CME Group Inc. has extended the review period for its proposal to increase the daily price limit on Chicago Board of Trade corn futures and options amid continued opposition to the proposal from corn end users and producers.
The exchange is seeking to raise the daily limit for corn futures at the Chicago Board of Trade to 40¢ from 30¢. It needs approval from the U.S. Commodity Futures Trading Commission (CFTC).
The CFTC on Monday said it had approved a request from CME Inc. that it extend the review period for the proposal by 45 days from Friday, which was the original deadline.
"During the extended review period, which will begin on June 24 and continue through August 8, CME Group plans to hold an industry meeting to explain the rationale for the proposal and its relationship to volatility and the procedure used by CME Clearing to set margin levels for corn and other grains," the exchange said in a special report.
CME Inc. originally sought to raise the corn futures daily price limit to 50¢, but scaled back its proposal in May after the CFTC received only negative comments on the initial proposal from a variety of corn industry sources including farm co-ops, grain merchandisers, farm lenders and end users, including major corn processors.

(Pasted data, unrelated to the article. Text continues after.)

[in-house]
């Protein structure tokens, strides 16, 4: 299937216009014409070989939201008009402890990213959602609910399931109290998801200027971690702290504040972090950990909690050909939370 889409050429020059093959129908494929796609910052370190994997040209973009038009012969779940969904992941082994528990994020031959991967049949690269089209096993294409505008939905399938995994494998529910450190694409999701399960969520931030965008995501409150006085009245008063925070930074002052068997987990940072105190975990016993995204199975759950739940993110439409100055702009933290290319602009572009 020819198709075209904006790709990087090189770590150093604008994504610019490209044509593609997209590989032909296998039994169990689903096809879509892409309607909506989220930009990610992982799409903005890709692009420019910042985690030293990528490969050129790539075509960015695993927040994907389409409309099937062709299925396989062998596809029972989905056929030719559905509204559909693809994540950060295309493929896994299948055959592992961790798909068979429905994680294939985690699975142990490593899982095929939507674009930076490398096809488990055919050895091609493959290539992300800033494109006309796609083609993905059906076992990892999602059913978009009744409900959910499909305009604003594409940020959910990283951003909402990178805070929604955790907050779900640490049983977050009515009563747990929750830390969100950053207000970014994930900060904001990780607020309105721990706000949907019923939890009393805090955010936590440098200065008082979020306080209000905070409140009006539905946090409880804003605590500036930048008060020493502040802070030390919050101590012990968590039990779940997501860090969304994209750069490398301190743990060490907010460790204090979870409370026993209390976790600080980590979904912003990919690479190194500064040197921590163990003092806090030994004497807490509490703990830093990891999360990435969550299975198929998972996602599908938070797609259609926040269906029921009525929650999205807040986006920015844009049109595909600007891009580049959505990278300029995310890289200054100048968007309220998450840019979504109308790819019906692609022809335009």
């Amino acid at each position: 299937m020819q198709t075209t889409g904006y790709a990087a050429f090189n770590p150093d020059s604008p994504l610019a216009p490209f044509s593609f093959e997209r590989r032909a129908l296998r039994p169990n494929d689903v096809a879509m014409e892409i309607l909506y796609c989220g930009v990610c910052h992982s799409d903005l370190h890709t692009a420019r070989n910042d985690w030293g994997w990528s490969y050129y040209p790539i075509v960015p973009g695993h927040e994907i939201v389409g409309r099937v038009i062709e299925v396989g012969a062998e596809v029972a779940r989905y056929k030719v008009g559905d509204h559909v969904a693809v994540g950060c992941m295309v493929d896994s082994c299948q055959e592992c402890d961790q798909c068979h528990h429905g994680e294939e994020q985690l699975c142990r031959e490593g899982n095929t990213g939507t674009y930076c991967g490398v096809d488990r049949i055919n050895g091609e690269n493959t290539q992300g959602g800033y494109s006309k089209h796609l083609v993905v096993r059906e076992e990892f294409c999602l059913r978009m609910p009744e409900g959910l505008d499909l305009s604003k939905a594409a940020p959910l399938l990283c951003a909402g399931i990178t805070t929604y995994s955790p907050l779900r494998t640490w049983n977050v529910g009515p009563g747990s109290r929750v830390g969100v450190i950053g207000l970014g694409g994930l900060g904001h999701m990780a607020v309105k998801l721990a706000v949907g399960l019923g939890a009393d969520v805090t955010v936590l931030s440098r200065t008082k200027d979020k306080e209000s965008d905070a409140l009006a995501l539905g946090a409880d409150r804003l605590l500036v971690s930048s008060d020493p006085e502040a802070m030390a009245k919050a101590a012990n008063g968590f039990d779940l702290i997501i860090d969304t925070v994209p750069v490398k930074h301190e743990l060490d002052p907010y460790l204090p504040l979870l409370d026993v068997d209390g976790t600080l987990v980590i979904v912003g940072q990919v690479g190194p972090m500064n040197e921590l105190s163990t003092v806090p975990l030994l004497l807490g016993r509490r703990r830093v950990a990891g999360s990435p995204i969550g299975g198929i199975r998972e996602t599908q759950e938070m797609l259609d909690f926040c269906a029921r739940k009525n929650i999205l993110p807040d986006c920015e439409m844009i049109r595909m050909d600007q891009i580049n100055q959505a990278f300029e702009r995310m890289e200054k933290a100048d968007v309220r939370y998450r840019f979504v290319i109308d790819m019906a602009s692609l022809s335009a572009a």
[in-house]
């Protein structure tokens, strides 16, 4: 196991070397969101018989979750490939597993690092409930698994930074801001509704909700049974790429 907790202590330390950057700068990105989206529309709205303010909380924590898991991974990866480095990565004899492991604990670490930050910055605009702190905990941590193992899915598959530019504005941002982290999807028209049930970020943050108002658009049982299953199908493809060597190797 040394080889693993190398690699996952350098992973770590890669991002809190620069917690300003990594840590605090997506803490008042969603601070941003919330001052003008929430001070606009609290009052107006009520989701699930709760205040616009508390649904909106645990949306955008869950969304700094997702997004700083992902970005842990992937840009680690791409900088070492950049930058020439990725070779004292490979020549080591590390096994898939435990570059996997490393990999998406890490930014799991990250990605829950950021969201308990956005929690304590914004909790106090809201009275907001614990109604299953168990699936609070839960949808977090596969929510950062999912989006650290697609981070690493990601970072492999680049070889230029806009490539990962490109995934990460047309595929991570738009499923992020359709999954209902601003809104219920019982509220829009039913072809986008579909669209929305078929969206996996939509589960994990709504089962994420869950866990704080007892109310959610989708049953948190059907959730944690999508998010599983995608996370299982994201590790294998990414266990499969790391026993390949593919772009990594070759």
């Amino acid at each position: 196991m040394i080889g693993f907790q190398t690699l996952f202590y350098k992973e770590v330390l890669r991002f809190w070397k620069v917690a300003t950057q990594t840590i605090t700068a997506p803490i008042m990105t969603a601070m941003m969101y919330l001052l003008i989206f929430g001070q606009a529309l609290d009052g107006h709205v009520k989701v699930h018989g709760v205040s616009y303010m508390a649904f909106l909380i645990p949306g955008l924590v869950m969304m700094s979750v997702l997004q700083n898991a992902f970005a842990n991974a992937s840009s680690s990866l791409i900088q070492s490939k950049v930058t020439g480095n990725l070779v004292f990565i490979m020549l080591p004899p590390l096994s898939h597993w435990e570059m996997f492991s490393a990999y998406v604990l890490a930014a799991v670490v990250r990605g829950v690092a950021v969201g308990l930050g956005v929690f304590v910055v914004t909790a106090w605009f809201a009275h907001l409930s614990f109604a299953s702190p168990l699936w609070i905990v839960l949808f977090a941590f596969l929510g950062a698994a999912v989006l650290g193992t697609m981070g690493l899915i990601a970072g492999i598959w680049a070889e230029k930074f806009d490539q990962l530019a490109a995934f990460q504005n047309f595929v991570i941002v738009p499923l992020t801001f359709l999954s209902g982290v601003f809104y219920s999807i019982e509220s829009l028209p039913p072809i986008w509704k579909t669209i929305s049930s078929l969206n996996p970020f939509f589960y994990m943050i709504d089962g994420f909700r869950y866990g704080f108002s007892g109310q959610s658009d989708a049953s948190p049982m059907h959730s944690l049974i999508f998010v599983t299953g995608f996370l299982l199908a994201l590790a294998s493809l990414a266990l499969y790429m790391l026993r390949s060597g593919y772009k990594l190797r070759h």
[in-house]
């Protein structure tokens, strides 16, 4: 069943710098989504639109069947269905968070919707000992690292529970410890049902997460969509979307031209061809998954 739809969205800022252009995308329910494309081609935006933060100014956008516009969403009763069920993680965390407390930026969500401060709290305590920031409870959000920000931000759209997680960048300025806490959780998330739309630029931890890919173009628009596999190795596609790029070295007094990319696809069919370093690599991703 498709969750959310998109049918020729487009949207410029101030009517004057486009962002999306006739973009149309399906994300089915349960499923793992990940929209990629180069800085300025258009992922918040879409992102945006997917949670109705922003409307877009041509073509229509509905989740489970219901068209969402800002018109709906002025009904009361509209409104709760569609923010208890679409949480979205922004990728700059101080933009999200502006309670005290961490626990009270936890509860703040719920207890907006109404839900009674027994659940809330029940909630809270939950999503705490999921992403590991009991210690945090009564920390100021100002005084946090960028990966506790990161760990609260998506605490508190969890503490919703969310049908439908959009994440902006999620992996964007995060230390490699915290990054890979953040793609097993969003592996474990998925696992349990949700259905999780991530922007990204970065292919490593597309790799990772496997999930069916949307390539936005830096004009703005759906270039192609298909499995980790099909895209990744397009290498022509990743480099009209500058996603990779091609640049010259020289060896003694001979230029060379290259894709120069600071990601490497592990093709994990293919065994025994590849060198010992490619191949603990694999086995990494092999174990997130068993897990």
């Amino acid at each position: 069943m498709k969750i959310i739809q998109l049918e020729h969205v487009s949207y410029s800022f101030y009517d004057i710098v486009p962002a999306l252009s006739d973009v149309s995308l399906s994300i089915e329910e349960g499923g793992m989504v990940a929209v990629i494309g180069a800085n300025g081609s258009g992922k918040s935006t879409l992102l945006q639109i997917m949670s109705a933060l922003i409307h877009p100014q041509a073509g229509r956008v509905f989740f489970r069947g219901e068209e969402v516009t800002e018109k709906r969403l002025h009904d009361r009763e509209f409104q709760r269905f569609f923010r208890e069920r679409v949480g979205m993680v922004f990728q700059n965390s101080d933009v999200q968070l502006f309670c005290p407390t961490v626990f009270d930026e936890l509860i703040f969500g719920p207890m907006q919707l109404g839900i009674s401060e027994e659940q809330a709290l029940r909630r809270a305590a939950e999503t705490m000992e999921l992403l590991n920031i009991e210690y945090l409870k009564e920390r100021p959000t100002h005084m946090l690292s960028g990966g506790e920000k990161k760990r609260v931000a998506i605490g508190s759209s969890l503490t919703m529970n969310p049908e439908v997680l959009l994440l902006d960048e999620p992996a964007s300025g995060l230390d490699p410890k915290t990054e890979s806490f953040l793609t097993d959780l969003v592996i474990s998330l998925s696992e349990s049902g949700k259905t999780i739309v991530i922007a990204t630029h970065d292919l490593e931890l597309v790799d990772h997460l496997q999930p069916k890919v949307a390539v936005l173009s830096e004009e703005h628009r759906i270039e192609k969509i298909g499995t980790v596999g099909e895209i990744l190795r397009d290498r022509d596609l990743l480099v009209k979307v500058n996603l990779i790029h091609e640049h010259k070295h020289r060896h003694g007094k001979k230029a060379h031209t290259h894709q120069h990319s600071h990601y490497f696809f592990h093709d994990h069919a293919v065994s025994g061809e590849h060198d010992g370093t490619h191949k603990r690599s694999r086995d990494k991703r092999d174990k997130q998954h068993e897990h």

Comments have continued to run overwhelmingly against the scaled-back proposal with respondents citing concerns that wider price limits will increase market volatility and expose hedgers to bigger margin calls if prices surge.
In a letter opposing CME Inc’s current plan, the National Grain and Feed Association also pointed out increasing the daily price limits on corn futures to 40¢ could create a situation where commercial grain firms would be forced to cut back on offerings of cash forward contracts to producers.
Such a situation arose in 2008 when many grain merchandisers stopped buying corn more than 30-60 days out because they were financially stressed by large margin call on futures hedges.
CME Inc. last widened the limit for CBOT corn futures in March of 2008 with an increase to 30¢ from 20¢. Nearby corn futures at the time were trading around $5.50/bu. and ended up climbing to a record high of $7.65 in June of that year.
That price record was broken earlier this month, with the nearby July corn contract reaching a new, all-time high of $7.99 3/4/bu. The nearby contract traded Monday around $7.
Editor’s note: Richard Brock, Corn & Soybean Digest's marketing editor, is president of Brock Associates, a farm market advisory firm, and publisher of The Brock Report.